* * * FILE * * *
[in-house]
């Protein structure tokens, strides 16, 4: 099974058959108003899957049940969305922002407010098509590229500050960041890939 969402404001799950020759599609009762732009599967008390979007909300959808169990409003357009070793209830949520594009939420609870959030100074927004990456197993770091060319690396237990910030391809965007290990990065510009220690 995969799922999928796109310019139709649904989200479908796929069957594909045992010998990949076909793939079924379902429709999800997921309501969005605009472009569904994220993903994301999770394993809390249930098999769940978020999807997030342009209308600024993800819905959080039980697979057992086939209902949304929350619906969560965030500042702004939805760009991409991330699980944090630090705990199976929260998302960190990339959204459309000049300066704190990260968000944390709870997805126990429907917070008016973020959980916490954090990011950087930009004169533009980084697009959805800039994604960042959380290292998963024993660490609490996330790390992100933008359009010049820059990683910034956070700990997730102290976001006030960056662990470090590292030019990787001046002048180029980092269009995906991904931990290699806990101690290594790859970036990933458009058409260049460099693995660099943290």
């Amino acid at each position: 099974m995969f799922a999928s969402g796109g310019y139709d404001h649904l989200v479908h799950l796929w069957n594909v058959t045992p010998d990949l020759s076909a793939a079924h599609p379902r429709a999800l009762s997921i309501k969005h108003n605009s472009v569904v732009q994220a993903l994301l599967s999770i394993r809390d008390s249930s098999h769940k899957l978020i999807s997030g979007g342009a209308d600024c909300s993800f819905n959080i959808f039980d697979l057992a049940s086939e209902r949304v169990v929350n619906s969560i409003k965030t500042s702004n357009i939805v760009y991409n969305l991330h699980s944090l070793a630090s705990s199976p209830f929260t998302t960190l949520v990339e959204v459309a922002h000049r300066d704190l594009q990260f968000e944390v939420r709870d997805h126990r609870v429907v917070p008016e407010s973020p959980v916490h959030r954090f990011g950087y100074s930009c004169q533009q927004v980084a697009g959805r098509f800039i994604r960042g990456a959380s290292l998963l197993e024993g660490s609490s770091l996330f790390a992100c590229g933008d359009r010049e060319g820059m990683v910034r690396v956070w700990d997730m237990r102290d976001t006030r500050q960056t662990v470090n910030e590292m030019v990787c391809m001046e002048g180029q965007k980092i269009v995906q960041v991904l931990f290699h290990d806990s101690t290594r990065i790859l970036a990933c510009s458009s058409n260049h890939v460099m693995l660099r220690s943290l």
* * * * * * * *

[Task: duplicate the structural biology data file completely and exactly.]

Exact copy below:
[in-house]
């Protein structure tokens, strides 16, 4: 099974058959108003899957049940969305922002407010098509590229500050960041890939 969402404001799950020759599609009762732009599967008390979007909300959808169990409003357009070793209830949520594009939420609870959030100074927004990456197993770091060319690396237990910030391809965007290990990065510009220690 995969799922999928796109310019139709649904989200479908796929069957594909045992010998990949076909793939079924379902429709999800997921309501969005605009472009569904994220993903994301999770394993809390249930098999769940978020999807997030342009209308600024993800819905959080039980697979057992086939209902949304929350619906969560965030500042702004939805760009991409991330699980944090630090705990199976929260998302960190990339959204459309000049300066704190990260968000944390709870997805126990429907917070008016973020959980916490954090990011950087930009004169533009980084697009959805800039994604960042959380290292998963024993660490609490996330790390992100933008359009010049820059990683910034956070700990997730102290976001006030960056662990470090590292030019990787001046002048180029980092269009995906991904931990290699806990101690290594790859970036990933458009058409260049460099693995660099943290």
């Amino acid at each position: 099974m995969f799922a999928s969402g796109g310019y139709d404001h649904l989200v479908h799950l796929w069957n594909v058959t045992p010998d990949l020759s076909a793939a079924h599609p379902r429709a999800l009762s997921i309501k969005h108003n605009s472009v569904v732009q994220a993903l994301l599967s999770i394993r809390d008390s249930s098999h769940k899957l978020i999807s997030g979007g342009a209308d600024c909300s993800f819905n959080i959808f039980d697979l057992a049940s086939e209902r949304v169990v929350n619906s969560i409003k965030t500042s702004n357009i939805v760009y991409n969305l991330h699980s944090l070793a630090s705990s199976p209830f929260t998302t960190l949520v990339e959204v459309a922002h000049r300066d704190l594009q990260f968000e944390v939420r709870d997805h126990r609870v429907v917070p008016e407010s973020p959980v916490h959030r954090f990011g950087y100074s930009c004169q533009q927004v980084a697009g959805r098509f800039i994604r960042g990456a959380s290292l998963l197993e024993g660490s609490s770091l996330f790390a992100c590229g933008d359009r010049e060319g820059m990683v910034r690396v956070w700990d997730m237990r102290d976001t006030r500050q960056t662990v470090n910030e590292m030019v990787c391809m001046e002048g180029q965007k980092i269009v995906q960041v991904l931990f290699h290990d806990s101690t290594r990065i790859l970036a990933c510009s458009s058409n260049h890939v460099m693995l660099r220690s943290l």